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Temple temper: Football fans seek their religion

The Buddhist bell is said to make a sound similar to that of the Budha and is used to tell the time or call monks
The Buddhist bell is said to make a sound similar to that of the Budha and is used to tell the time or call monks  


By Andrew Demaria
CNN

BUSAN, South Korea (CNN) -- Football fans in South Korea frustrated at events on the pitch or looking for an escape from the sky-high costs of city lodging might consider seeking shelter in Buddhism.

The country has done something it has never done before and opened up the doors of decades old Buddhist temples to non-believers -- and non-Koreans.

The clash of cultures is called Temple Stay and offers visitors a 24-hour sampling of life in 33 of South Korea's most beautiful and historic monasteries.

As well as offering fans a chance to soothe the soul, it aims to provide a unique experience and insight into a religion at the core of Korean heritage.

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More than 300 reservations have been made for the month-long World Cup tournament, and after good reviews, the program looks set to become tradition.

For 50,000 won, or cheaper if sharing with six or more, the temples offer a night's accommodation, vegetarian-only meals, meditation and a range of Buddhist activities such as tea-ceremonies, Samulnori (playing Korean musical instruments) and lantern making.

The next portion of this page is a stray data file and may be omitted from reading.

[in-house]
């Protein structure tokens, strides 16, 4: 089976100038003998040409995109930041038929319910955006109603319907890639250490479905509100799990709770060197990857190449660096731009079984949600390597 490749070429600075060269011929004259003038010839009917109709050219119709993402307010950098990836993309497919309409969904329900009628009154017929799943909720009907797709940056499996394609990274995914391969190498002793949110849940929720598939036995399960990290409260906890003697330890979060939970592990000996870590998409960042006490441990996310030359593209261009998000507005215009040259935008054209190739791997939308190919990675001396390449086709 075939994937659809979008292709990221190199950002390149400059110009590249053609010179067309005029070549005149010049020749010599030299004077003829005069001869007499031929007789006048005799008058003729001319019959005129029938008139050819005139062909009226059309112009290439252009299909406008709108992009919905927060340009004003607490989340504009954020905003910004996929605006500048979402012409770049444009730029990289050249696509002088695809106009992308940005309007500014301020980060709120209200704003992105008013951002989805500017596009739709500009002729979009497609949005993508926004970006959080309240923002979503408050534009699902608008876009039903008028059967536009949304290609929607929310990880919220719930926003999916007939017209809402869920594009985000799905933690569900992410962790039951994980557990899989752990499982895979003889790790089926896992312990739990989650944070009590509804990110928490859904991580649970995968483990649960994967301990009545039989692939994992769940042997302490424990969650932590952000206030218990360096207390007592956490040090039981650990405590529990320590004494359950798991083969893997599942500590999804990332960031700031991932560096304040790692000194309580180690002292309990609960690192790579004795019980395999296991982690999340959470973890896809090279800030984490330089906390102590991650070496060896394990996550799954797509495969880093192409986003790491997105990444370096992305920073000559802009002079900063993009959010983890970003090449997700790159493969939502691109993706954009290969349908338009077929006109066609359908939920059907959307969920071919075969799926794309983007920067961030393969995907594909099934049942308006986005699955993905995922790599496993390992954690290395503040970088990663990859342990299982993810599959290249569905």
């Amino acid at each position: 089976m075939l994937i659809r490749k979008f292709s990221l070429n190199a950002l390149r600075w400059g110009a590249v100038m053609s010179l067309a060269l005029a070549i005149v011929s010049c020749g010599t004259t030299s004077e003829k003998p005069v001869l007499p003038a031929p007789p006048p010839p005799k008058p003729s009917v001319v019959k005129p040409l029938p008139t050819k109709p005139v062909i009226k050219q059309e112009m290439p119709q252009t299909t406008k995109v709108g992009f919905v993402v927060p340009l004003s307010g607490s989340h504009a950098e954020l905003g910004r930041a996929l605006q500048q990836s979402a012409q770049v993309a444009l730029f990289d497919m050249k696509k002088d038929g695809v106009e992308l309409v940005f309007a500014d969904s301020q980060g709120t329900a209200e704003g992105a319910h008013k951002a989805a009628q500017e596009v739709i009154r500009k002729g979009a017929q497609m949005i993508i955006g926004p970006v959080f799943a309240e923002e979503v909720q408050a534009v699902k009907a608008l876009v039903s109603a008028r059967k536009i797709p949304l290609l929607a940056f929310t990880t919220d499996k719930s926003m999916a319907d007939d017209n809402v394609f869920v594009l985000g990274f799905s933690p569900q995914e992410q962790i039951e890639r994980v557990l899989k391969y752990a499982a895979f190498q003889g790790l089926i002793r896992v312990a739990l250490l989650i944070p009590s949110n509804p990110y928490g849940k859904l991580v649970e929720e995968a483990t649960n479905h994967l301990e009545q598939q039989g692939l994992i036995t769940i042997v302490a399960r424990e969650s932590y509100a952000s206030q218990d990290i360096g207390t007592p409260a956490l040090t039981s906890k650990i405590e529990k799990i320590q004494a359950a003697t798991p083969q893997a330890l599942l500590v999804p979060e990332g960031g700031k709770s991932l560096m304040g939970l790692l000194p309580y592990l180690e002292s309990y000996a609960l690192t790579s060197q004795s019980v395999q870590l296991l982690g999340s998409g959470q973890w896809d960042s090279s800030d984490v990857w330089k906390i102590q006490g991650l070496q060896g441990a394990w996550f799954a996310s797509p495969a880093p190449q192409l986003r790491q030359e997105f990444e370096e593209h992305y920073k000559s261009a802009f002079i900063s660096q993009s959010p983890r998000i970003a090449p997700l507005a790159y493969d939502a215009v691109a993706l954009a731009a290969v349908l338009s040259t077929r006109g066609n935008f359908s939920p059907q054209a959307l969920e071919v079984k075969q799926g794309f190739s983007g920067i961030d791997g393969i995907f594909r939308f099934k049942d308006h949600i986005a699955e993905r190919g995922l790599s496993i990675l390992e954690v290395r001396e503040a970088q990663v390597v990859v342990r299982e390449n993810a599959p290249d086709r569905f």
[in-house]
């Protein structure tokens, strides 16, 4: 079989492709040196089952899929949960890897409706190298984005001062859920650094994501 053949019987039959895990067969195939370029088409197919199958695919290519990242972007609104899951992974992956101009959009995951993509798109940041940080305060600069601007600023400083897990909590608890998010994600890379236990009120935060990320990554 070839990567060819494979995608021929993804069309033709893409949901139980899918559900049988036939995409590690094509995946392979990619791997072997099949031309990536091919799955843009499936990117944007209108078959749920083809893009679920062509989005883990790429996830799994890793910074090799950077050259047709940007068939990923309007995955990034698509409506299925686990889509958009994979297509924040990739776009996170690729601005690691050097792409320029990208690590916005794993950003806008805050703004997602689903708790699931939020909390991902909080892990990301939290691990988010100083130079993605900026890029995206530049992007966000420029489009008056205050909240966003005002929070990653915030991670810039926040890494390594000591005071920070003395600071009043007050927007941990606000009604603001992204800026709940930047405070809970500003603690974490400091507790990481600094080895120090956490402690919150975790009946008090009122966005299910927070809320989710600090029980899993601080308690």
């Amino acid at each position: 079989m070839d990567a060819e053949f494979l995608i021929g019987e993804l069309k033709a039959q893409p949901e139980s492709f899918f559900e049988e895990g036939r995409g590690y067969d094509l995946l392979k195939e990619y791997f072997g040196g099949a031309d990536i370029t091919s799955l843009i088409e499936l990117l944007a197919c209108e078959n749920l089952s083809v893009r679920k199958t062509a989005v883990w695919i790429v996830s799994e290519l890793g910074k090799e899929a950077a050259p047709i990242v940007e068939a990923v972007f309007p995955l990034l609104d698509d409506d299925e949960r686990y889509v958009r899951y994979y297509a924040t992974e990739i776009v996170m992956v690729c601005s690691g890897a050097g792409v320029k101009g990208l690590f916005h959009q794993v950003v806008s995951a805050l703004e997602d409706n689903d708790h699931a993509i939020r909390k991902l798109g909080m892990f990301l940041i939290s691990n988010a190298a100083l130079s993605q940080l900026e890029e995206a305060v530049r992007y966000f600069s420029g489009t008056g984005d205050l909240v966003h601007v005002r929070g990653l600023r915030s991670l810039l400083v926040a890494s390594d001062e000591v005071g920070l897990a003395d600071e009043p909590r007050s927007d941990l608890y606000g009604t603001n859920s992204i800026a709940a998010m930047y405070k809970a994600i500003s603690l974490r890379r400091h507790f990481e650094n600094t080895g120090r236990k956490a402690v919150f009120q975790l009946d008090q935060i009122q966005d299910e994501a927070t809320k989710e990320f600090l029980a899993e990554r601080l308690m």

Strict regimen

But it is may not be for everyone. As American couple John and Samantha Hargraeves found out, guests are expected to follow a Buddhist regimen.

"We had to be in bed by ten and up before dawn, which was rather difficult but apart from that it was wonderful -- nothing that we thought we could ever have experienced," John said after he and his wife spent a night at Samgwang-sa, a Chuntae order temple in the port-city of Busan.

Not all temples are so strict, but most expect their guests to be in bed before midnight and to be awake for meditation exercises by 5:00 a.m.

Comfort too is at a premium and guests are required to sleep on mats. Only the basic amenities are provided, and for fans hoping to get a glimpse of World Cup action on television, think again.

Temple manners

They are also taught the manners needed to stay in the temple including how to dress, how to make a formal greeting, the correct meditation postures, as well as to make sure that you eat all of what you are given.

Hot pants, perfume and intimate contact may be ruled out, but the replacement is a unique spiritual experience.

The Samgwang-sa temple sits nestled in the slopes of Mount Baekyang, overlooking central Busan
The Samgwang-sa temple sits nestled in the slopes of Mount Baekyang, overlooking central Busan  

"They don't know what they can learn here in this place. But after that (one night's stay) they feel the real taste of Korean culture and Buddhist culture," the Venerable Sun-up from Seoul's Jogye-sa temple says.

Temple Stay is hoping that the program can continue beyond the World Cup to increase awareness about Korea's history.

"In Korea, there is a lot of history. Our national heritage is very closely linked to our Buddhist heritage. If people stay at the temple, they can get a taste Korean heritage," Temple Stay's Lee Go-eun says.

From luxury hotels to budget hostels, a wide range of accommodation is available for World Cup fans, but a temple stay hopes to offer soul food for even the most adamant non-believer.

-- CNN Seoul bureau chief Sohn Jie-Ae contributed to this report.






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